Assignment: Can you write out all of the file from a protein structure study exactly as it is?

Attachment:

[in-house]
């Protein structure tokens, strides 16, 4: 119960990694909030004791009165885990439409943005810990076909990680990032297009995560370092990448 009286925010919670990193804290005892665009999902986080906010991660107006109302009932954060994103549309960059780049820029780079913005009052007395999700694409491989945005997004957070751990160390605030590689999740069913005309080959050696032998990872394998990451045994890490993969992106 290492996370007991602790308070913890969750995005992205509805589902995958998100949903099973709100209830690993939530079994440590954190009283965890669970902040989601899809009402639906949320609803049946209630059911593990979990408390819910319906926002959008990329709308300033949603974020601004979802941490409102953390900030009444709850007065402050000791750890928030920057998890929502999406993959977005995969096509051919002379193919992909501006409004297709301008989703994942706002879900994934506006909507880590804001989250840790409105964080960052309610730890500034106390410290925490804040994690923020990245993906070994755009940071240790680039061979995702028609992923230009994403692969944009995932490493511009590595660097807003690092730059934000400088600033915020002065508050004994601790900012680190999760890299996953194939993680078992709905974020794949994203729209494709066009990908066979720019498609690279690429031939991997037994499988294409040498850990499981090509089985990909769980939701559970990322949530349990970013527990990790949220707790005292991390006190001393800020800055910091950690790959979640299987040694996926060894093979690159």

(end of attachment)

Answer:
[in-house]
């Protein structure tokens, strides 16, 4: 119960990694909030004791009165885990439409943005810990076909990680990032297009995560370092990448 009286925010919670990193804290005892665009999902986080906010991660107006109302009932954060994103549309960059780049820029780079913005009052007395999700694409491989945005997004957070751990160390605030590689999740069913005309080959050696032998990872394998990451045994890490993969992106 290492996370007991602790308070913890969750995005992205509805589902995958998100949903099973709100209830690993939530079994440590954190009283965890669970902040989601899809009402639906949320609803049946209630059911593990979990408390819910319906926002959008990329709308300033949603974020601004979802941490409102953390900030009444709850007065402050000791750890928030920057998890929502999406993959977005995969096509051919002379193919992909501006409004297709301008989703994942706002879900994934506006909507880590804001989250840790409105964080960052309610730890500034106390410290925490804040994690923020990245993906070994755009940071240790680039061979995702028609992923230009994403692969944009995932490493511009590595660097807003690092730059934000400088600033915020002065508050004994601790900012680190999760890299996953194939993680078992709905974020794949994203729209494709066009990908066979720019498609690279690429031939991997037994499988294409040498850990499981090509089985990909769980939701559970990322949530349990970013527990990790949220707790005292991390006190001393800020800055910091950690790959979640299987040694996926060894093979690159």